The early results are in for 2014. After a couple of weeks of trading, things haven’t been as smooth for the equity markets as they were last year. Now, I guess that situation should come as little surprise for market observers, as 2013’s big run higher was an anomaly historically. So, how do some of the bigger markets stack up after nearly 10 full trading days?
In the United States, the S&P 500 Index has started out quite volatile, with several big sell-off days, as well as several big winning sessions. Year to date, however, the benchmark measure of large-cap domestic stocks is literally flat, trading right where it began in 2014.
The action so far in 2014 in other developed markets around the world basically has been the same. For example, the iShares MSCI EAFE Index (EFA) is a broad measure of the international developed markets. Similar to SPX, EFA basically is flat so far in 2014 (-0.2%).
Now, this muted start not withstanding, I think that EFA represents an area of opportunity for investors in 2014 when compared to domestic equities. One reason why is that the Federal Reserve likely will continue to taper its bond-buying program, while other countries such as Japan, and countries in the European Union, are stepping up efforts to stimulate their respective economies (and stock markets) by keeping the monetary spigots going full blast.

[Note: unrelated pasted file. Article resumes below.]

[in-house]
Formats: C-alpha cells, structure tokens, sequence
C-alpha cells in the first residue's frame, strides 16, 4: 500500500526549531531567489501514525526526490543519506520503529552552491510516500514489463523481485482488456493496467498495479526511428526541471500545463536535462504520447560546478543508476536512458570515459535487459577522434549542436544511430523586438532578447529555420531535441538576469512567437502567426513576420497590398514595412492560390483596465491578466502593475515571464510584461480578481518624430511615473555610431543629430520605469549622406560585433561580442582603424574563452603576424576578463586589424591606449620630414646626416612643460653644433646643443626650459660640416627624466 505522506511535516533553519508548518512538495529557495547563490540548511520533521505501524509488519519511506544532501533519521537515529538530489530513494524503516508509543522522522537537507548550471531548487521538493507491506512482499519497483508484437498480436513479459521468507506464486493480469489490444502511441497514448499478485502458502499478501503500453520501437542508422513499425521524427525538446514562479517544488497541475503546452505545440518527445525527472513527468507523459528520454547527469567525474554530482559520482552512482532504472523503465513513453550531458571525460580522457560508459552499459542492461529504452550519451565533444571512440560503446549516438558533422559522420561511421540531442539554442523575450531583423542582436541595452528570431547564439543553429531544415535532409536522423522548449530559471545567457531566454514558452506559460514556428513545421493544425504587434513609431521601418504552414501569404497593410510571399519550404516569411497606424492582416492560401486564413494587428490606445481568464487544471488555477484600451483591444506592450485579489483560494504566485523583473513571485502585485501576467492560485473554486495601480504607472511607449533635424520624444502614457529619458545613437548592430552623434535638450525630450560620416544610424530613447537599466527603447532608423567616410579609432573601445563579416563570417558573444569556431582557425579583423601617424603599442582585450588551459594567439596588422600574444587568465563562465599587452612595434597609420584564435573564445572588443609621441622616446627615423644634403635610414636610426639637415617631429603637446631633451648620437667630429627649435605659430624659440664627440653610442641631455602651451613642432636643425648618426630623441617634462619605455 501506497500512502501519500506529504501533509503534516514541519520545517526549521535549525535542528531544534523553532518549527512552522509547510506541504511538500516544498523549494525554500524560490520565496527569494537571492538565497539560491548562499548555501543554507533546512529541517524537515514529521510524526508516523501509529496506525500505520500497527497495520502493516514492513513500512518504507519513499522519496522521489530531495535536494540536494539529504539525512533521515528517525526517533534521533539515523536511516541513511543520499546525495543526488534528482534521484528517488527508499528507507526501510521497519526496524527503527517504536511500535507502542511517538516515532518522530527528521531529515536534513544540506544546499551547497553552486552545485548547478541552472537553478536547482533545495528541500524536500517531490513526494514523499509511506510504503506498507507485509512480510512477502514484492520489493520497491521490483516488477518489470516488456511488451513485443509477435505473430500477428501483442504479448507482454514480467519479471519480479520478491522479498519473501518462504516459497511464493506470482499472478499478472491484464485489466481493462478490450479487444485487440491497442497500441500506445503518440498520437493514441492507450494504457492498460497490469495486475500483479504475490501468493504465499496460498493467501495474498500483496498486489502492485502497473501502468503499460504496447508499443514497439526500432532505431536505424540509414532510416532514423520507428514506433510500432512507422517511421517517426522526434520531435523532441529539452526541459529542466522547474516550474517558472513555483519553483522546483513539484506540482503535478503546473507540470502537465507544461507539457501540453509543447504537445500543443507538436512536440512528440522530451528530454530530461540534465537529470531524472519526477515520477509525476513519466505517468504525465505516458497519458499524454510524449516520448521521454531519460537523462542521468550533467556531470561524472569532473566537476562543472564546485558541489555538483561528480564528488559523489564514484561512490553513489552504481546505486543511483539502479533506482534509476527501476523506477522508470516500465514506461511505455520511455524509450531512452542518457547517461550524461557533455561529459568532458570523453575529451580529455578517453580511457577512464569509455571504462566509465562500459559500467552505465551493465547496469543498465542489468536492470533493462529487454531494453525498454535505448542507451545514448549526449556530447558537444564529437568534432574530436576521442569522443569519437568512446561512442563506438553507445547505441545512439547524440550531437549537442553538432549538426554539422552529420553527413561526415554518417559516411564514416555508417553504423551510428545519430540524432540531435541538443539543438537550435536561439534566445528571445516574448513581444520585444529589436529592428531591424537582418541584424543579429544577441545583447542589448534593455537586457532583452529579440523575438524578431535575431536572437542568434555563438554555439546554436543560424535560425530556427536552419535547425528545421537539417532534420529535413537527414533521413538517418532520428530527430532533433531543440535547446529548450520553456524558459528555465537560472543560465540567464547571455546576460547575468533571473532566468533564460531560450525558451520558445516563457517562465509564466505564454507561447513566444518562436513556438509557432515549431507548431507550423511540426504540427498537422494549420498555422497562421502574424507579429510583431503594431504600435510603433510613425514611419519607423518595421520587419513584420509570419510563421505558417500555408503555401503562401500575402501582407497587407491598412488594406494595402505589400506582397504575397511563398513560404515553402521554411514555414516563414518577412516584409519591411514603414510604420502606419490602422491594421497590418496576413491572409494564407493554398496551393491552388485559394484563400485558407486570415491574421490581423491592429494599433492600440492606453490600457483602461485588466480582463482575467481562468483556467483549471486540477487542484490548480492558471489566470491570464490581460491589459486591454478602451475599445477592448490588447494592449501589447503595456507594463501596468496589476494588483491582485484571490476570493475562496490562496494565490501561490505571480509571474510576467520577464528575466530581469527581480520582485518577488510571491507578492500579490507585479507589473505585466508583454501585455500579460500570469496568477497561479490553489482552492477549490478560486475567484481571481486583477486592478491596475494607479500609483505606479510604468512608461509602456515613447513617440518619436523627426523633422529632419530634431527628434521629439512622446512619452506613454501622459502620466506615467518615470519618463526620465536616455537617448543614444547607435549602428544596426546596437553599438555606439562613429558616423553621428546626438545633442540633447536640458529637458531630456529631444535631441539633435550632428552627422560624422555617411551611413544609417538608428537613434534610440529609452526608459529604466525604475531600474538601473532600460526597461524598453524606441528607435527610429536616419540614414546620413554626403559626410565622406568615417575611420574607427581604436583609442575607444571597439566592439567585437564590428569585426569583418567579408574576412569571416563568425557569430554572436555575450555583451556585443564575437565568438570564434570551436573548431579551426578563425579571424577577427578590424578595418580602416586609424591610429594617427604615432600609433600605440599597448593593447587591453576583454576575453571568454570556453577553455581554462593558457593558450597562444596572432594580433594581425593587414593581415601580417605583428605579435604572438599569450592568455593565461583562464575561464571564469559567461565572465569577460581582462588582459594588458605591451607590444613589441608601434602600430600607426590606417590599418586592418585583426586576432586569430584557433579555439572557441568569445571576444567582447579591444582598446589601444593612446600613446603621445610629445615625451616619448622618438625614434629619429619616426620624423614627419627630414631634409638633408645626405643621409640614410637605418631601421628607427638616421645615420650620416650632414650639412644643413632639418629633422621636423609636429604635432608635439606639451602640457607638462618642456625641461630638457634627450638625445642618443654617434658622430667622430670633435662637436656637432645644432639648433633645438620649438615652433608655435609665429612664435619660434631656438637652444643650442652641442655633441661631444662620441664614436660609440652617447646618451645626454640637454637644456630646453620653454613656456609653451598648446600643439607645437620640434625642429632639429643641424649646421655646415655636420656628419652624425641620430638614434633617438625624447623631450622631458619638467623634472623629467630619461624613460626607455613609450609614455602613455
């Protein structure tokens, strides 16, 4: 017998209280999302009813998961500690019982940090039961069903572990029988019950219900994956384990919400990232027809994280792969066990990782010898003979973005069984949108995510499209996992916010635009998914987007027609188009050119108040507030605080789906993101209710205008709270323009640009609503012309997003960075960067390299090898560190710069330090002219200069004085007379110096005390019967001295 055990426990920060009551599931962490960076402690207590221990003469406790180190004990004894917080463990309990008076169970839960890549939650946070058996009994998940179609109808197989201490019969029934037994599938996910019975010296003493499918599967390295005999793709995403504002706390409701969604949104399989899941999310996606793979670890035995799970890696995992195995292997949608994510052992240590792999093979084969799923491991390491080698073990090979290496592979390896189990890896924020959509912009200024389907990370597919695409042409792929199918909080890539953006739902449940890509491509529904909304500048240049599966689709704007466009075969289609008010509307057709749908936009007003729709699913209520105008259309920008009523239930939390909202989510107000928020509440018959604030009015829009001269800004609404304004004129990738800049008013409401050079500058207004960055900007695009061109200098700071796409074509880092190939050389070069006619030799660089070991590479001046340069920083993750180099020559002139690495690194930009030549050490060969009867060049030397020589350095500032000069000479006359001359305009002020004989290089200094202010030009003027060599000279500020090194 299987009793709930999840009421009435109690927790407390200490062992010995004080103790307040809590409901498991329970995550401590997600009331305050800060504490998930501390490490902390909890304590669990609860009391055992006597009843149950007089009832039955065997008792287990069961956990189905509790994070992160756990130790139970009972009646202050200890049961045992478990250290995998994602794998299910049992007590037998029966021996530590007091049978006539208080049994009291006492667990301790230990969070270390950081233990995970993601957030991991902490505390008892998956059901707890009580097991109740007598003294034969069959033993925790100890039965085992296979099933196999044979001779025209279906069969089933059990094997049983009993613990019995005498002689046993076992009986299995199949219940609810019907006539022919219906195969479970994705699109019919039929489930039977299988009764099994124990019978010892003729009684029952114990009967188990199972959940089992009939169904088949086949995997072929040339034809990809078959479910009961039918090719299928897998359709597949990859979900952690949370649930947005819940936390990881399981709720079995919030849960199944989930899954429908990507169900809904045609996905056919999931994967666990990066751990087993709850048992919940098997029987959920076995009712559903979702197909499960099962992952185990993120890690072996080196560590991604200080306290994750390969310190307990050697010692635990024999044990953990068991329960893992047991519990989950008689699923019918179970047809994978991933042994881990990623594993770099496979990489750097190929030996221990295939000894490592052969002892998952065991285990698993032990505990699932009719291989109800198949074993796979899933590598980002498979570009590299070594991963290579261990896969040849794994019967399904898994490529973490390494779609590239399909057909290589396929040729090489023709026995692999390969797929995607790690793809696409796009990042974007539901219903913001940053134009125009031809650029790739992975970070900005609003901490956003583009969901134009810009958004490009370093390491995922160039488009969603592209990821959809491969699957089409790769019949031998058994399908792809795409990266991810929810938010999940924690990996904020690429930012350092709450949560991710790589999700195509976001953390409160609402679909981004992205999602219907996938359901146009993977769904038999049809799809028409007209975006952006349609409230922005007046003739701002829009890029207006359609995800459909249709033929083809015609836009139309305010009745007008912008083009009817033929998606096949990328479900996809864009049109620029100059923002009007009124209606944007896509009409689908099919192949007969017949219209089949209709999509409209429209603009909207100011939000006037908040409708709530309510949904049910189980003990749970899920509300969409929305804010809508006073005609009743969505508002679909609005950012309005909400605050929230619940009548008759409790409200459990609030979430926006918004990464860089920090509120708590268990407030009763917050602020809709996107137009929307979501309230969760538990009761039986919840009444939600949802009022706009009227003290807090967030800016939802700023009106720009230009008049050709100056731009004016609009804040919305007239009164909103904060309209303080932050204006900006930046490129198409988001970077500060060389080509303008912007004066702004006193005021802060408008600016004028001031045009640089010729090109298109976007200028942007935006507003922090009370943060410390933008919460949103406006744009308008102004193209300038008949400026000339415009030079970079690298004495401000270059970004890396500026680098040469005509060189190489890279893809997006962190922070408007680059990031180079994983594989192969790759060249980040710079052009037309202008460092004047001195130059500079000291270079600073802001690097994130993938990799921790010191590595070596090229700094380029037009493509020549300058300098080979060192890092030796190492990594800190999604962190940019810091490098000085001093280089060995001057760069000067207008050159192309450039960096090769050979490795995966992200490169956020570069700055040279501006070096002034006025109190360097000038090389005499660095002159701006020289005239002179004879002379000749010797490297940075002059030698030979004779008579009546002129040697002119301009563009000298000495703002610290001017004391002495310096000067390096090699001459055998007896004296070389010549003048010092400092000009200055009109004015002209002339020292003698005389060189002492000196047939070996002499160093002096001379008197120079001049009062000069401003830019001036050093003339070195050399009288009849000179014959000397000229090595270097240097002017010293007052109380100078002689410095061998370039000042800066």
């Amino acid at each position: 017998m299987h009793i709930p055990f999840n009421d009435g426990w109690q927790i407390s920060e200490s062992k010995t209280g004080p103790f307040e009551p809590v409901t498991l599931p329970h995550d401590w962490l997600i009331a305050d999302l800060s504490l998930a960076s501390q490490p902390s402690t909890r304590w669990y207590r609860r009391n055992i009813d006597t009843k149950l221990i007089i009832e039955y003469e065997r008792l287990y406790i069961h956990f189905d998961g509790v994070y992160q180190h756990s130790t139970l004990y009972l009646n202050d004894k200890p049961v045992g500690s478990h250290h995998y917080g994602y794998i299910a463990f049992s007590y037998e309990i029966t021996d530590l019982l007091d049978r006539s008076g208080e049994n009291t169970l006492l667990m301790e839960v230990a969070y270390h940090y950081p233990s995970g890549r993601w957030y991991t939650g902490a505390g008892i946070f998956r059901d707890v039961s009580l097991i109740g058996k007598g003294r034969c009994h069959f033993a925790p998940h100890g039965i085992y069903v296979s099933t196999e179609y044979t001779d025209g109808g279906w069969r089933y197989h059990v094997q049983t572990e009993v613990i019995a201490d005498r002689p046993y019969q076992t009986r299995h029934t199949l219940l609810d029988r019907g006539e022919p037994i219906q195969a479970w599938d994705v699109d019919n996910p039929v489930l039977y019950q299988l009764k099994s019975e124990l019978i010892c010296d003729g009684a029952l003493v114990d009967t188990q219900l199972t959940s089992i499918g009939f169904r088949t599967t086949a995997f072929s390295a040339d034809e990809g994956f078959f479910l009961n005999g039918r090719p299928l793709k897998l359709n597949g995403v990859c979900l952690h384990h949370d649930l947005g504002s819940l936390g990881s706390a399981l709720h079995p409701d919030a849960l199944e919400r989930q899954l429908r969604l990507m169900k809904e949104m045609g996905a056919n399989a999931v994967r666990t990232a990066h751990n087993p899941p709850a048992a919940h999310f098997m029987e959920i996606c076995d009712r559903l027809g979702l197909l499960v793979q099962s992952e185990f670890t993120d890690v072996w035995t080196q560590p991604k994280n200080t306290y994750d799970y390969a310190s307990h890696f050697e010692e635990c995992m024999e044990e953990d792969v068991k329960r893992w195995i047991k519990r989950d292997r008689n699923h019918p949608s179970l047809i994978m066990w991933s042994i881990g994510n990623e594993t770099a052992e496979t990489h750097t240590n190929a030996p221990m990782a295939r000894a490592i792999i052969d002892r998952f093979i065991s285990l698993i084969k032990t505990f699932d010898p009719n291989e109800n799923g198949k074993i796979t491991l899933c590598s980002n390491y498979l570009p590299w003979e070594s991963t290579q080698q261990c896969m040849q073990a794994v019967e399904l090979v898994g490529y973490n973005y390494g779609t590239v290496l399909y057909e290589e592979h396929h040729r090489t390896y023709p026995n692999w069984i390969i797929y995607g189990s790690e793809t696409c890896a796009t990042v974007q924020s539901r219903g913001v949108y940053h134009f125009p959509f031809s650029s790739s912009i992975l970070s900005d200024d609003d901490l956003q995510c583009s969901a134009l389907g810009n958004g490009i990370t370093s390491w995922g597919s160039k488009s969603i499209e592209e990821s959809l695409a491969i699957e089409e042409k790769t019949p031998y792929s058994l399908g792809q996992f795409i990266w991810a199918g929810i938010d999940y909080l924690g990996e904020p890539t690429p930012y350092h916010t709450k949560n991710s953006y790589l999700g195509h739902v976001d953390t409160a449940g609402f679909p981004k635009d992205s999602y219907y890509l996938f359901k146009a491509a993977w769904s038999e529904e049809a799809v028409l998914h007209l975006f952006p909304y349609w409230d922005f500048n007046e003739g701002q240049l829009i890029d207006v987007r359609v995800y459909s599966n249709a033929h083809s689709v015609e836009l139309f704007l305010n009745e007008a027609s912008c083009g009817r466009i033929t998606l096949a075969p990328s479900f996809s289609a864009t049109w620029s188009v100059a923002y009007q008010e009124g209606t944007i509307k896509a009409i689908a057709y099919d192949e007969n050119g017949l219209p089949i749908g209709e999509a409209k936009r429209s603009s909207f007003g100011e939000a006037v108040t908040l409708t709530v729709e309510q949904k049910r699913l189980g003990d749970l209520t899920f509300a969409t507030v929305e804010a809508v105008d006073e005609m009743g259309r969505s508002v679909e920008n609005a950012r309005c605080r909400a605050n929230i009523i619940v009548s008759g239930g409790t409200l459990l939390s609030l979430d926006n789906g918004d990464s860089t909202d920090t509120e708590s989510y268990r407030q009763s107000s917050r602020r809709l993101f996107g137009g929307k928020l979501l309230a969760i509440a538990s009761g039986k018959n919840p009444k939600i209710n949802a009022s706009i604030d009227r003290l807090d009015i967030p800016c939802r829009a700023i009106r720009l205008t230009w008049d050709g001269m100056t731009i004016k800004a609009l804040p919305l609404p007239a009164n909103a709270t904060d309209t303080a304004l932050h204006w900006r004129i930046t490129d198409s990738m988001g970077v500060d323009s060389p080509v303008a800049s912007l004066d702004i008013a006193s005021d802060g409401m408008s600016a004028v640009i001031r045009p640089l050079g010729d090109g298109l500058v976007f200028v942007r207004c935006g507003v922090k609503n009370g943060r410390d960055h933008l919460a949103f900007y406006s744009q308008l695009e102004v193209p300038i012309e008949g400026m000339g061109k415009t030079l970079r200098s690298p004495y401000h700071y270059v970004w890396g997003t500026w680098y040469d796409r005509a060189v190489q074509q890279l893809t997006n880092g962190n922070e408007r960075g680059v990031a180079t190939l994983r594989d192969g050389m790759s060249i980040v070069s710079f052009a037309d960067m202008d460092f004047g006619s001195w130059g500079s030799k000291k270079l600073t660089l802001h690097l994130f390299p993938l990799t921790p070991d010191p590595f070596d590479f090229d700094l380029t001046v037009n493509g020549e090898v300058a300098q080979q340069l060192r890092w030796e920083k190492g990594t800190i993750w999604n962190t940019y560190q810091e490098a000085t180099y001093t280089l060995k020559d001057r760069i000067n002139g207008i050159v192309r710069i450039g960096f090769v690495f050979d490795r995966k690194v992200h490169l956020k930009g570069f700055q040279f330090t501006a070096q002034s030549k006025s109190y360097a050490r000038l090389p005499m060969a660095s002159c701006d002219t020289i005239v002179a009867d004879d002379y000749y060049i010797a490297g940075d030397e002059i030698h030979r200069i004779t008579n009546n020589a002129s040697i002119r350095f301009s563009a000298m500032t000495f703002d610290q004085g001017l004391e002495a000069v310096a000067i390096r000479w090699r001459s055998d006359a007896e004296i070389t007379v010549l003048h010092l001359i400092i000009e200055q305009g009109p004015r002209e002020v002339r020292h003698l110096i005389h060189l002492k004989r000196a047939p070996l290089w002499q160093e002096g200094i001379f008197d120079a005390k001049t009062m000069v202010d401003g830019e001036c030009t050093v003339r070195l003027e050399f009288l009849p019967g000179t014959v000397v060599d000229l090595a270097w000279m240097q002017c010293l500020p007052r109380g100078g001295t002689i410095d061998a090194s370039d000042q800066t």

In the case of Japan, that nation’s central bank, The Bank of Japan, continues to implement its form of quantitative easing that’s about four times as large as the Federal Reserve’s program here at home.
One key sector I’m watching to tell me if the developed markets will have some legs in 2014 is commodities. The chart to watch here is the DB Commodities Tracking Index Fund (DBC). For the past 10 trading sessions, we’ve seen DBC fall about 2.8%, so there hasn’t been a sign of commodity price inflation just yet. If there is a reversal in this market segment, it likely will be a leading indicator telling us that global growth is making its way into the commodity market.
Finally, interest rates always are a big deal to watch, as they are a great indicator of what’s ahead for bonds and other income securities. As you can see by the chart here of the benchmark 10-year Treasury note yield, 2013 was a big year for rising interest rates. That rise kept a lid on bond prices. So far in 2014, there has been a relatively significant decline in interest rates, as the yield on the 10-year has fallen to 2.89%. Recall that it finished the year above 3%.
So far, the jury still is out on where in the world to invest in 2014. But based on last year’s unusual gains in domestic stocks, I think the value play with much more relative upside is in international equities, particularly developed markets and Japan. I also think commodity prices will provide confirmation of a global trend higher. Meanwhile yields will tell us if the economy here at home continues to improve, and how Wall Street feels about the Fed’s taper plans.
I know there’s a lot to keep track of and analyze this year, but that’s what we’re here to help you do each week -- so be sure to come along for the ride in 2014.